Falsy Bouncer - how to get rid of NaN

Falsy Bouncer - how to get rid of NaN
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#1

same here: The code seems to miss the “null” value while finding all the others. What shell I do?

function bouncer(arr) {
  // Don't show a false ID to this bouncer.
    
  var filtered = arr.filter(faulty);
  return filtered;
}


function faulty(item)
{ 
      
  switch (item)
    {
      case false:
      case null:
      case 0:
      case "":
      case undefined:
      case NaN:
       return false;
      default:
        return true;
    }
}

bouncer([1, null, NaN, 2, undefined]);

I got stuck by the "Falsy Bouncer" challenge
#2

Read the reply I gave the OP. It applies to your code also.

It is actually the NaN which is not removed, because the statement case: NaN is checking whether item === NaN. Whenever any value tested for equality against NaN the result is always false.


#3

Thank you but how do I get around it?


#4

This is a common misunderstanding with the Falsy Bouncer. You can make a solution for this challenge which tests against a hardcoded list of falsy values, but it misses the point of the exercise. The concept of values being “falsy” isn’t something made up by Free Code Camp for the purposes of this challenge, but rather a quality that values have in programming languages. A value is falsy if the language treats the value as false when it is evaluated as a boolean. This means that Boolean(someFalsyValue) is false but also that we can use it in a conditional like if (someFalsyValue). We can also talk about values being “truthy”. As I’m sure you’ve guessed, truthy values evaluate to true in a boolean of logical context.

if (someFalsyValue) {
    // this code block is not entered
}
else if (someTruthyValue) {
    // this code block is entered and executed
}

#5

I moved your question to a new topic, so we can focus on your code and not create extra replies on the other thread.

There are a couple of ways of solving this challenge.

  1. One way is trying to use if/else if or switch/case statements to deal try and handle each of the 5 values. You incorporate the use of a special JavaScript function like Number.IsNaN to do this.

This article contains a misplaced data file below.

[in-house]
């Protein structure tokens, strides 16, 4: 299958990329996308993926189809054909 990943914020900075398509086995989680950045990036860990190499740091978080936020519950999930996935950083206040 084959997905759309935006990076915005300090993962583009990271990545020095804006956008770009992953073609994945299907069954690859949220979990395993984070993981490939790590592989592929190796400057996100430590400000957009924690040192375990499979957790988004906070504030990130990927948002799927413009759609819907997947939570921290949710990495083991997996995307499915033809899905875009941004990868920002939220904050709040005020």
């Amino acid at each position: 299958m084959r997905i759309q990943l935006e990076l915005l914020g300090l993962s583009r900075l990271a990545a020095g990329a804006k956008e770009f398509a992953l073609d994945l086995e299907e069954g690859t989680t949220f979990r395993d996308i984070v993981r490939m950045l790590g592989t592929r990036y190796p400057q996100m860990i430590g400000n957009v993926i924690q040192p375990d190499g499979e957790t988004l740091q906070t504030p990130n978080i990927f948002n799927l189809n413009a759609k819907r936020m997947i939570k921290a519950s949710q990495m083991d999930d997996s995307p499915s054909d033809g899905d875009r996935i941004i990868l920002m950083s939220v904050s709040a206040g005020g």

2. The other way uses the logic @ArielLeslie has mentioned above. Since your faulty function is pass a value which is either truthy or falsy and you know that whatever value you pass back to the filter function from the faulty function will be treated as a boolean, what is the simplest thing you could return?


#6

Thank you all. I solved the challenge but in the easy way. If you can take the time to explain why my code failed (the part that I put as a remark) I will appreciate it.

function bouncer(arr) {
  // Don't show a false ID to this bouncer.
    
  var filtered = arr.filter(faulty);
  // filtered.filter(spaecialFaulty); -- I tried to avoid using isNaN but failed
  return filtered;
}

function faulty(item)
{ 
      
  switch (item)
    {
      case false:
      case NaN:
      case null:
      case 0:
      case "":
      case undefined:
     
       return false;
      default:
        if (isNaN(item)){
            return item;
            }
        return true;
    }
}
/* function spaecialFaulty(item)
{
  return item;
}*/ 
bouncer([1, null, NaN, 2, undefined]);

#7

I’ve edited your post for readability. When you enter a code block into the forum, precede it with a line of three backticks and follow it with a line of three backticks to make easier to read. See this post to find the backtick on your keyboard. The “preformatted text” tool in the editor (</>) will also add backticks around text.


#8

So are you saying the following was the code you used but could not pass the tests?

function bouncer(arr) {
  // Don't show a false ID to this bouncer.
  filtered.filter(spaecialFaulty);// -- I tried to avoid using isNaN but failed
}

function spaecialFaulty(item)
{
  return item;
} 

If so, the code has a reference error, because there is no array named “filtered” on which to use the filter function.


#9

The “filtered” array is declared on line above the call to “spaecialFaulty”

function bouncer(arr) {
// Don’t show a false ID to this bouncer.

var filtered = arr.filter(faulty);
filtered.filter(spaecialFaulty);
return filtered;
}


#10

I thought you said your other solution was just the code marked in the comments, so I assumed that was the only code you tried in your other solution. So just to make it clear to me what you tried, can you post all of the code you tried for your other solution without any comments? I ask this, because I can not tell if you also still had the switch statement in your code as well, which could make a difference.


#11

Yes I added one more filter function but it didn’t work


#12

If you post the exact code which failed the tests, then I can tell you why it failed. I don’t want to guess which code you tried based on a general description. I already tried that earlier and my guess was incorrect.


#13

Never mind. You helped my through the challenge enough.


#14

I honestly don’t mind helping you, but that is your choice.

FYI, below is the simple solution that would have worked.

Click for Solution
function bouncer(arr) {
  // Don't show a false ID to this bouncer.
  return arr.filter(faulty);
}

function faulty(item) {
  return item;
}